Optus had suggested to the Australian Competition and Consumer Commission (ACCC) that they would make a better sharing partner for TPG
Back in February, TPG and Telstra struck a major network sharing agreement, set to provide both parties with key mobile assets they are currently missing; Telstra will allow TPG access to roughly 3,700 of its mobile towers in various parts of the country, with TPG in turn allowing Telstra to share 4G and 5G spectrum.
The operators heralded the deal as a boon for customers, with Telstra able to provide its customers with greater speeds and capacity, while expanding TPG’s 4G coverage from 96% to 98.8% of the country.
Not all of the market agreed, however, with the duo’s local rival Optus arguing that the move disincentivise them to invest in the more rural parts of Australia.
“This arrangement is not a sharing arrangement,” said Optus CEO Kelly Bayer Rosmarin earlier this summer. “It is an arrangement where TPG withdraws from rural Australia and gets access to a network owned and operated by Telstra, paying Telstra for every customer it onboards to Telstra’s network.”
Optus countered by proposing to the ACCC that they should be the preferred partner a potential network sharing agreement with TPG, suggesting that this would provide better value for customer and maintain market competition.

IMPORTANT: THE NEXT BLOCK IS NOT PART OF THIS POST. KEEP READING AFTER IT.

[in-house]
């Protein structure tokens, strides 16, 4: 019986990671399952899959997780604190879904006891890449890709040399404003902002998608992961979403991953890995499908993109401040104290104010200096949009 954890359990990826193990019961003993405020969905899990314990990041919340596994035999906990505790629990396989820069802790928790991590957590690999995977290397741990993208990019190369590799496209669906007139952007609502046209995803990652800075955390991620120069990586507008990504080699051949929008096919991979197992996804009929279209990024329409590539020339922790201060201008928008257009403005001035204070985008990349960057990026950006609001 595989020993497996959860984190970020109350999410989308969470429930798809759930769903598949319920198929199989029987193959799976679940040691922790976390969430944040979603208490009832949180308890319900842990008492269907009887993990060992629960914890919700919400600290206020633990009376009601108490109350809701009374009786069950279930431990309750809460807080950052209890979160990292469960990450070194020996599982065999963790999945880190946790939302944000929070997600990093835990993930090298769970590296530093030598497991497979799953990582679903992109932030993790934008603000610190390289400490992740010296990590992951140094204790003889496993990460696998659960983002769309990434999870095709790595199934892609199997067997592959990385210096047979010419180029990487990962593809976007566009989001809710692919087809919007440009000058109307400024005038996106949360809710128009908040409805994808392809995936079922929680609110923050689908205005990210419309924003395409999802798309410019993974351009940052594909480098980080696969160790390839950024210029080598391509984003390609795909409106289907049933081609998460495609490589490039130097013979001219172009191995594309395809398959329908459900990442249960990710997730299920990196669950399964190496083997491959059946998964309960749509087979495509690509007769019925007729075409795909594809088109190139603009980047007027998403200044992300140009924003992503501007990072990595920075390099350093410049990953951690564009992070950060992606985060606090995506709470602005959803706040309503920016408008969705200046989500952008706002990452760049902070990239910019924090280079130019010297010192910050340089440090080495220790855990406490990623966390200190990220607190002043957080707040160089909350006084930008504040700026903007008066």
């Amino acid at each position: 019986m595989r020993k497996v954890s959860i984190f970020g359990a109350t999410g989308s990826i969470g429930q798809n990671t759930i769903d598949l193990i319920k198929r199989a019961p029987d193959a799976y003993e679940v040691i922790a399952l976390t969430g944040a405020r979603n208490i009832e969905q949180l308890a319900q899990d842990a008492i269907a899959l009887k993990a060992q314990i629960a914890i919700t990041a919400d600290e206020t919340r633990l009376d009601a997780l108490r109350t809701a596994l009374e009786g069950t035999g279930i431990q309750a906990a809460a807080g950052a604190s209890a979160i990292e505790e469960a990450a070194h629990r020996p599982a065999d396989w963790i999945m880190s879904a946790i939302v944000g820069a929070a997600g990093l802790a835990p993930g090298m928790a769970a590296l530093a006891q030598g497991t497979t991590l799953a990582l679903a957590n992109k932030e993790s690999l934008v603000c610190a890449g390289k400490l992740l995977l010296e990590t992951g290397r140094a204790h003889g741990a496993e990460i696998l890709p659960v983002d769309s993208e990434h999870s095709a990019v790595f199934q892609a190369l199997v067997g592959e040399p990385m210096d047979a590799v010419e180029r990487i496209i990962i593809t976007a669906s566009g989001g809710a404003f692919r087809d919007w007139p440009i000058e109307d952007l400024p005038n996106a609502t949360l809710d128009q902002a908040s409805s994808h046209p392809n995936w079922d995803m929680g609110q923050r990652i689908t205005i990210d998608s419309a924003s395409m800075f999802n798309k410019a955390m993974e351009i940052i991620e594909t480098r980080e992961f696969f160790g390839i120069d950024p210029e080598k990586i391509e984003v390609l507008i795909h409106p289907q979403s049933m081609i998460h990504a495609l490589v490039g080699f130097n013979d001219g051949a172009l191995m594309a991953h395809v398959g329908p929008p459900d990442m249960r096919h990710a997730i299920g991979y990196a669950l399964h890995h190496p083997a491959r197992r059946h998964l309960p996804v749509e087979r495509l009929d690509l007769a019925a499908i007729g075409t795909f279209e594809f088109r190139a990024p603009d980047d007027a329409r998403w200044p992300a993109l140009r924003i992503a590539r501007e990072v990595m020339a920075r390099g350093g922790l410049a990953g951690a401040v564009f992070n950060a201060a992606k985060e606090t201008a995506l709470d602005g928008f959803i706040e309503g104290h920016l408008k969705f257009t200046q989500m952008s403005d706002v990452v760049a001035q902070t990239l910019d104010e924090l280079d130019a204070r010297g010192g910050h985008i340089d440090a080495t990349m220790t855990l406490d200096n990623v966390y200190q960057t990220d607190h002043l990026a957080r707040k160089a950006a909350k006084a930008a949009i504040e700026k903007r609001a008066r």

Last month, Optus said that a network sharing deal with TPG was a “real commercial likelihood” if the ACCC were to reject the TPG–Telstra deal.
The ACCC regulator has proved relatively receptive to these arguments, leading TPG and Telstra to propose some concessions in earlier this month – most notably reducing the length of the sharing deal from ten years to eight.
This week, however, TPG has kyboshed the suggests of teaming up with Optus instead, saying in a letter to the ACCC that Optus was simply outcompeted by Telstra in this regard and was now seeking to force a less favourable deal upon TPG.
“Now, having had the benefit of seeing the proposed transaction and its terms, Optus wishes to use the authorisation process to remove Telstra as a competitor in relation to network sharing and leave it free to impose a less attractive, alternative transaction on TPG,” read the letter, which noted that Optus had been in the process of formulating its own network sharing proposal with TPG when the Telstra deal was announced.
“In light of the above evidence, it would be a perverse outcome and dangerous precedent for a competitor in the position of Optus to ultimately be successful in having the ACCC reject an otherwise pro-competitive transaction by threatening to withdraw their investment in the face of increased competition.”
A decision by the ACCC is expected to be made by the end of the year.